Wellness Wednesday – Resting Metabolic Rate

I mentioned on Sunday that my Lumen arrived, and that when I originally bought it, it was supposed to tell me my daily resting/basil metabolic rate through breath analysis. There are lab-level machines that can do this in doctor’s offices and such, and the original promise of Lumen was to be able to do this daily from the comfort of your home, rather than trying to get insurance to approve and/or paying exorbitant amounts for said test. This has not turned out to be the case in the final Lumen product, but it’s obvious that RMR/BMR has been on my mind quite a bit lately. This was compounded on Saturday while out with my hiking group.

At one point during our hiking, a few of the women in the group began to talk about their tested RMRs. These women were mostly older, 50s and 60s, and had been through many types of procedures in their lives. They’d also been chronic dieters on programs such as weight watchers, that encourage women to eat these very low calorie levels. (The current modern-day standard for weight loss programs for women is 1200, but the first time I tried WW in 2001, my calories were adding up to a range of 900-1150, and who knows what other levels it’s asked women to eat at over time! Even 1200 is NOT GOOD for most bodies.) These women began comparing their RMRs as tested by their doctors through various methods including breath-analysis and different kinds of body composition analysis. The results they gave ranged between 900 and 1100.

I was astonished to hear those numbers. To give some context, your RMR is the number of calories you burn at rest, if you did nothing but sleep for 24 hours. No one actually burns as few as their RMR, but it’s essentially how much your muscles, organs, and tissues burn at rest. The rest of your metabolism is built on that number. I’ve had body composition analysis done six times between 2012 and 2019, five of which gave me an estimated RMR. My weight on those tests ranged from 159 to 230. I kept the results of four of those tests, and from lowest weight to highest, on two electronic and two water-weigh tests, my RMR measures at 1636 (water, 159 lbs), 1447 (electronic, 164 lbs), 1552 (electronic, 204 lbs), and 1722 (water, 230 lbs). [Note: water weigh tests are more accurate than electronic ones.] My body’s burn range has been from 1447 to 1722 at 100% rest. Actual calorie burn measures roughly 500-700 calories higher, PLUS exercise on top of that. And frankly, I thought some of my RMR levels were pretty poor/low. I can’t even imagine the whole 900-1100 at rest range…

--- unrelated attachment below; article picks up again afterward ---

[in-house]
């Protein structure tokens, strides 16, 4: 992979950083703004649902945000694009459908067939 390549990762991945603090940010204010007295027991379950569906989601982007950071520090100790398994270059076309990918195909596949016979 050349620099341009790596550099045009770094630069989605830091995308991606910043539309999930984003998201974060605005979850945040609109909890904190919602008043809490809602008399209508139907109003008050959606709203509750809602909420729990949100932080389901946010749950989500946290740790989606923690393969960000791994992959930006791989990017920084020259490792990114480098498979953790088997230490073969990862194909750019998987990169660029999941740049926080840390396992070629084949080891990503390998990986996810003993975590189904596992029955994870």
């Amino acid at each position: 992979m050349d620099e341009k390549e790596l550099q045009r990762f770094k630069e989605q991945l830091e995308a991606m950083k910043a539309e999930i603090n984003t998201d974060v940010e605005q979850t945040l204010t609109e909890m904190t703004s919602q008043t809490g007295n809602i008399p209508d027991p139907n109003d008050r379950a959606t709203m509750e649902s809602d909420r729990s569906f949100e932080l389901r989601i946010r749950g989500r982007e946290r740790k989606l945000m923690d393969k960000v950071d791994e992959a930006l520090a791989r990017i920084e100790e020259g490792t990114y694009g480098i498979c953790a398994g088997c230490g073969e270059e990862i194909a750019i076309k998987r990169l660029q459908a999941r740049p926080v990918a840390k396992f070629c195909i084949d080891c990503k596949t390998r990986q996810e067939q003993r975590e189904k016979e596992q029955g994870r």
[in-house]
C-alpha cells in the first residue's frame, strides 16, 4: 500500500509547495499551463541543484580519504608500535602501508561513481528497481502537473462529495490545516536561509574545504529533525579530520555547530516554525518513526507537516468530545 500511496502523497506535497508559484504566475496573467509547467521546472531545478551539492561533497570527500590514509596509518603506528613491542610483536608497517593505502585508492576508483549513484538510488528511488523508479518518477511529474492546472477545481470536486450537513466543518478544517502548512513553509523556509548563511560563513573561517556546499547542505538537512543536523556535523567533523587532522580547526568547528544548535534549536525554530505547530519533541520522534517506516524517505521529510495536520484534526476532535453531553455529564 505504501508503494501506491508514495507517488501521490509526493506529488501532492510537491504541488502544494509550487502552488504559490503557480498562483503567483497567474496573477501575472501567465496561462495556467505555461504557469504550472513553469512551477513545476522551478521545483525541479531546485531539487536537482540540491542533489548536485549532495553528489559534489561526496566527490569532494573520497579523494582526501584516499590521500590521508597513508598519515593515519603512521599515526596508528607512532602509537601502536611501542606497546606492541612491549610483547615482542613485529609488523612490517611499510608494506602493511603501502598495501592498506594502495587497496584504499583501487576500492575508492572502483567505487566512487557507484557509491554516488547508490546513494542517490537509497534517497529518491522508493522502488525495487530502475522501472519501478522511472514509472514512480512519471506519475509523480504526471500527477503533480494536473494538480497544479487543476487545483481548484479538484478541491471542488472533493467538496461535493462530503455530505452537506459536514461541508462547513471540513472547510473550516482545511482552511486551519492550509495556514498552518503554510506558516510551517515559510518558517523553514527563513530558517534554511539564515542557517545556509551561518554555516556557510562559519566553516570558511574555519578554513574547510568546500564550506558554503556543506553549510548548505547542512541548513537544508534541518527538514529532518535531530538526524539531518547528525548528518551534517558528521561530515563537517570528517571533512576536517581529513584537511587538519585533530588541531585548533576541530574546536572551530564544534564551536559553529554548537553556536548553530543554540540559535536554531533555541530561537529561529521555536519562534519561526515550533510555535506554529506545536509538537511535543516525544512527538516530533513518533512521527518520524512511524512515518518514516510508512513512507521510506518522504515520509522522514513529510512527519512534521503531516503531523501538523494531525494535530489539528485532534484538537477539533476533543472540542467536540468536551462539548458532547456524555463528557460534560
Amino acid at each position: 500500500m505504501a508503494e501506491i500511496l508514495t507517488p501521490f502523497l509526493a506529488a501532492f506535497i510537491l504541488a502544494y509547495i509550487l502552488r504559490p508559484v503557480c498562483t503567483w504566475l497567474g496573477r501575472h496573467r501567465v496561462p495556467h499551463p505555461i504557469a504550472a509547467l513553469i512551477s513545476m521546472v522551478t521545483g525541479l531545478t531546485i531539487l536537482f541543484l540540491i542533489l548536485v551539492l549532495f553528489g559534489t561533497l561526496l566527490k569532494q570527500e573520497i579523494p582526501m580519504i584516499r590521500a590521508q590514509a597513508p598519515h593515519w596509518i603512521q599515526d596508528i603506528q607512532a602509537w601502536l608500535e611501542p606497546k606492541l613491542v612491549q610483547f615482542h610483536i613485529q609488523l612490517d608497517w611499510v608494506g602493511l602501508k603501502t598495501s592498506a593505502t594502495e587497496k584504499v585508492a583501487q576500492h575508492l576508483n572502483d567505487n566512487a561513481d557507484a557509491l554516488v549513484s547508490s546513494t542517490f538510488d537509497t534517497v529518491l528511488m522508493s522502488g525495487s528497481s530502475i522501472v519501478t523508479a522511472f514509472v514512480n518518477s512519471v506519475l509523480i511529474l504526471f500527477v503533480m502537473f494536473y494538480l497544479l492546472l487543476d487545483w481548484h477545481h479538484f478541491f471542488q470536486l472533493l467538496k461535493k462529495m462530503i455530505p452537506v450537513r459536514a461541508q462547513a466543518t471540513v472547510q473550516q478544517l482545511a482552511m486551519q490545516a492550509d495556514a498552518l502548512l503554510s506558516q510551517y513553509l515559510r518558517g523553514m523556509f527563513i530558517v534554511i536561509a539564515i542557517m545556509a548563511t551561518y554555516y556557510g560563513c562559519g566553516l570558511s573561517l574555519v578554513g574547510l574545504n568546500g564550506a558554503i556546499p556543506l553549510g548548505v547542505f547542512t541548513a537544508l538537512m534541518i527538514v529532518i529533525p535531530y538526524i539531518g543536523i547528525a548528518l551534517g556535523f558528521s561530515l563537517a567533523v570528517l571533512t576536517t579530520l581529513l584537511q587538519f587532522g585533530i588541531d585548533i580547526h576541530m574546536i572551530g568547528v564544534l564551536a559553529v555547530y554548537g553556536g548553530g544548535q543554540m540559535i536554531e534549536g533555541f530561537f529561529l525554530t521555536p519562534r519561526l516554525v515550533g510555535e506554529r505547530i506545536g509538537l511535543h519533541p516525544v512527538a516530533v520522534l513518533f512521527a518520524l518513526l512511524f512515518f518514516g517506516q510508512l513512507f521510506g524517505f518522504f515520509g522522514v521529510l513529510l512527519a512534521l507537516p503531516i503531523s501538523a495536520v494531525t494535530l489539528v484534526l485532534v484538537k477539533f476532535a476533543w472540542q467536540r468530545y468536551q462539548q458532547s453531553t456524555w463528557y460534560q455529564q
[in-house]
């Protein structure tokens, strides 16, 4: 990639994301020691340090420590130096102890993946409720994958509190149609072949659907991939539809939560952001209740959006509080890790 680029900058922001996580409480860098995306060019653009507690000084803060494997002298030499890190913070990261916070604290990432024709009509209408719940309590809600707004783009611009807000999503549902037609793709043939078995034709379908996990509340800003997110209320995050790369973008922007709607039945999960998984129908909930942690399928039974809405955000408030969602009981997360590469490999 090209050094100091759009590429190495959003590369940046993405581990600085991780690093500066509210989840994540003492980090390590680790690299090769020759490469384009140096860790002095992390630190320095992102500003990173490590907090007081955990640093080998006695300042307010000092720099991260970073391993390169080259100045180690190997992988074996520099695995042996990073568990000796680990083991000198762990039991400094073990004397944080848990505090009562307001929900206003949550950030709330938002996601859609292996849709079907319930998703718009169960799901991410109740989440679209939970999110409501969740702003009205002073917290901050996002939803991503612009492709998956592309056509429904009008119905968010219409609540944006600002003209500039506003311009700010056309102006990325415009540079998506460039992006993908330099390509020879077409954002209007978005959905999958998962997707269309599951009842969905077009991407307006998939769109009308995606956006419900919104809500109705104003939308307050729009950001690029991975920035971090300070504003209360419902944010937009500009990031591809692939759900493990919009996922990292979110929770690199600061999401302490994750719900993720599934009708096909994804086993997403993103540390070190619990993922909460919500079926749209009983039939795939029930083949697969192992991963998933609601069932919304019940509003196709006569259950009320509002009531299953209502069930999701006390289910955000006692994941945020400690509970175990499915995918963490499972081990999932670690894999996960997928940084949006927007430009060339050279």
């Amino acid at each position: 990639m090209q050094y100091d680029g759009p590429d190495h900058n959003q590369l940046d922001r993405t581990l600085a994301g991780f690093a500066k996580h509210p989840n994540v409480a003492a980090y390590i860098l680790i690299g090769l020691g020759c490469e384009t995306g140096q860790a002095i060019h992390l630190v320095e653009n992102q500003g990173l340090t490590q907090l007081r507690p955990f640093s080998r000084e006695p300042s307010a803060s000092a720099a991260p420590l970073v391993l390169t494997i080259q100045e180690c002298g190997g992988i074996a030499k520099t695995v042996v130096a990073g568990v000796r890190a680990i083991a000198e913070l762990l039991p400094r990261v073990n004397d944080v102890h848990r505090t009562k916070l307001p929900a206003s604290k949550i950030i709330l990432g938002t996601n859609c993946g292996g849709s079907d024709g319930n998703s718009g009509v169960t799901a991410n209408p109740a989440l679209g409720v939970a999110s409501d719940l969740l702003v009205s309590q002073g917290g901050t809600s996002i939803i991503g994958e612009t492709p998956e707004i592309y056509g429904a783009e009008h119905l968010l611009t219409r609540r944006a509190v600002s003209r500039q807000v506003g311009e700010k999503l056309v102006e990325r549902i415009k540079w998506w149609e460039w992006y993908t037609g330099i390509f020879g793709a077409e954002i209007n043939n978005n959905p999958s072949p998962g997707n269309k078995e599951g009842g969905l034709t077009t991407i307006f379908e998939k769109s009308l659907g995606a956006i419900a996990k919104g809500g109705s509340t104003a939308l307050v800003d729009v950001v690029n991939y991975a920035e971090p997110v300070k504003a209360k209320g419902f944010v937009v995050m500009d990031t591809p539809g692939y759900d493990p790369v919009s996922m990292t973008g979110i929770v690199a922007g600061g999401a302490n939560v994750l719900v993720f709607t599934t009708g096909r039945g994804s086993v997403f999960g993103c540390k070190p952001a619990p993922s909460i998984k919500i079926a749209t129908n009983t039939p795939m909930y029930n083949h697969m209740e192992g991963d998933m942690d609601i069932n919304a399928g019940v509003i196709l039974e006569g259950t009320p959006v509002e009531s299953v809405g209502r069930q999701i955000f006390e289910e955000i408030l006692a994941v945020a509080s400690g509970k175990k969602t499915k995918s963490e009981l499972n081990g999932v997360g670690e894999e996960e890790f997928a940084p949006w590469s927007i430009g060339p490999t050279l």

I don’t know how much of that is due to age and muscle loss, or chronic dieting causing muscle loss rather than fat loss, or some other factor. All I know is that I see the difference between my 40-year-old metabolism and the metabolisms of the 50s/60s women in my hiking group, and it makes me want to work especially hard to build and keep muscle mass as I get older. Regardless of any weight loss or change over time, I want to keep both my bone mass and my muscle mass strong and healthy. Other than yoga, I haven’t paid as much attention to strength-building as I should. I hope to slowly build that into my routine going forward. I want to be one of those 80-year-old women who still have the muscles of a 30-year-old!

(Shirley Webb, age 78, deadlifting 245 lbs)

About Amanda

Agender empty-nester filling my time with cats, books, fitness, and photography. She/they.
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